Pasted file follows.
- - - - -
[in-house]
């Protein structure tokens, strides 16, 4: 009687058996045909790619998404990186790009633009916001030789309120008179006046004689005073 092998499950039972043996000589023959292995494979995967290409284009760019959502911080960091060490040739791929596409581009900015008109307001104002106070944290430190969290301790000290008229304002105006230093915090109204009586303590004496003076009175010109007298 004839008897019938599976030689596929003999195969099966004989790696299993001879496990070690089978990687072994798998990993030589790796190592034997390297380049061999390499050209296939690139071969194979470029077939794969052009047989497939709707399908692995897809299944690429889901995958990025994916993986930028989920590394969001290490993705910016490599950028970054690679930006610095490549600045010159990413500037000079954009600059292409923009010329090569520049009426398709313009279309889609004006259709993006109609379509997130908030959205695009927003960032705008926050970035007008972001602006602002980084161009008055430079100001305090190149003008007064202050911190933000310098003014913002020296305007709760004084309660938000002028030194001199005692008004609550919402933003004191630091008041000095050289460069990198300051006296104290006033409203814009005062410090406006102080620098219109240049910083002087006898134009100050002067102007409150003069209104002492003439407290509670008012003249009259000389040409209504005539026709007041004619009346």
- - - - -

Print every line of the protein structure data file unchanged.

[in-house]
């Protein structure tokens, strides 16, 4: 009687058996045909790619998404990186790009633009916001030789309120008179006046004689005073 092998499950039972043996000589023959292995494979995967290409284009760019959502911080960091060490040739791929596409581009900015008109307001104002106070944290430190969290301790000290008229304002105006230093915090109204009586303590004496003076009175010109007298 004839008897019938599976030689596929003999195969099966004989790696299993001879496990070690089978990687072994798998990993030589790796190592034997390297380049061999390499050209296939690139071969194979470029077939794969052009047989497939709707399908692995897809299944690429889901995958990025994916993986930028989920590394969001290490993705910016490599950028970054690679930006610095490549600045010159990413500037000079954009600059292409923009010329090569520049009426398709313009279309889609004006259709993006109609379509997130908030959205695009927003960032705008926050970035007008972001602006602002980084161009008055430079100001305090190149003008007064202050911190933000310098003014913002020296305007709760004084309660938000002028030194001199005692008004609550919402933003004191630091008041000095050289460069990198300051006296104290006033409203814009005062410090406006102080620098219109240049910083002087006898134009100050002067102007409150003069209104002492003439407290509670008012003249009259000389040409209504005539026709007041004619009346």